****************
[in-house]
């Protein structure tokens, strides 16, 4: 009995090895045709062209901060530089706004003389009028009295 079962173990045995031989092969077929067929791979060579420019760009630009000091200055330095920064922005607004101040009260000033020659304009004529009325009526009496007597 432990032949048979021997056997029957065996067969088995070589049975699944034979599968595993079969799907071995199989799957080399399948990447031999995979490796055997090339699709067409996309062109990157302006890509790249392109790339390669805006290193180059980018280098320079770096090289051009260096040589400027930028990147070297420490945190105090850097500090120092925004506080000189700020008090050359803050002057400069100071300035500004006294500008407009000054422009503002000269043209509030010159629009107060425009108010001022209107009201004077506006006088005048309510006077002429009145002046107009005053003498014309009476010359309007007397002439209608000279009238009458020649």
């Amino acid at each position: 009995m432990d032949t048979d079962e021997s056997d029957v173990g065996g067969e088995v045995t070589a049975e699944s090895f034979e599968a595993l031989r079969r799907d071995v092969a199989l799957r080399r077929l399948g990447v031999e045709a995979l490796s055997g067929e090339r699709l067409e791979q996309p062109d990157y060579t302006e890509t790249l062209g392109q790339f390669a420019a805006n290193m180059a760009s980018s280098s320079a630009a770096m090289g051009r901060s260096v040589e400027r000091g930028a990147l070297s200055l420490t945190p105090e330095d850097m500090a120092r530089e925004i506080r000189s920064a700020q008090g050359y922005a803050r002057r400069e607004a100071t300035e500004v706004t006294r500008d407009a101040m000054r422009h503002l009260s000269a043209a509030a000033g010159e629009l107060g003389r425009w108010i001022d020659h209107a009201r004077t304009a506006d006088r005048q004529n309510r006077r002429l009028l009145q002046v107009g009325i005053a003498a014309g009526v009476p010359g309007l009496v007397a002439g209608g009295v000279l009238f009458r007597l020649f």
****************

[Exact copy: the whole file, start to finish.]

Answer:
[in-house]
């Protein structure tokens, strides 16, 4: 009995090895045709062209901060530089706004003389009028009295 079962173990045995031989092969077929067929791979060579420019760009630009000091200055330095920064922005607004101040009260000033020659304009004529009325009526009496007597 432990032949048979021997056997029957065996067969088995070589049975699944034979599968595993079969799907071995199989799957080399399948990447031999995979490796055997090339699709067409996309062109990157302006890509790249392109790339390669805006290193180059980018280098320079770096090289051009260096040589400027930028990147070297420490945190105090850097500090120092925004506080000189700020008090050359803050002057400069100071300035500004006294500008407009000054422009503002000269043209509030010159629009107060425009108010001022209107009201004077506006006088005048309510006077002429009145002046107009005053003498014309009476010359309007007397002439209608000279009238009458020649």
């Amino acid at each position: 009995m432990d032949t048979d079962e021997s056997d029957v173990g065996g067969e088995v045995t070589a049975e699944s090895f034979e599968a595993l031989r079969r799907d071995v092969a199989l799957r080399r077929l399948g990447v031999e045709a995979l490796s055997g067929e090339r699709l067409e791979q996309p062109d990157y060579t302006e890509t790249l062209g392109q790339f390669a420019a805006n290193m180059a760009s980018s280098s320079a630009a770096m090289g051009r901060s260096v040589e400027r000091g930028a990147l070297s200055l420490t945190p105090e330095d850097m500090a120092r530089e925004i506080r000189s920064a700020q008090g050359y922005a803050r002057r400069e607004a100071t300035e500004v706004t006294r500008d407009a101040m000054r422009h503002l009260s000269a043209a509030a000033g010159e629009l107060g003389r425009w108010i001022d020659h209107a009201r004077t304009a506006d006088r005048q004529n309510r006077r002429l009028l009145q002046v107009g009325i005053a003498a014309g009526v009476p010359g309007l009496v007397a002439g209608g009295v000279l009238f009458r007597l020649f």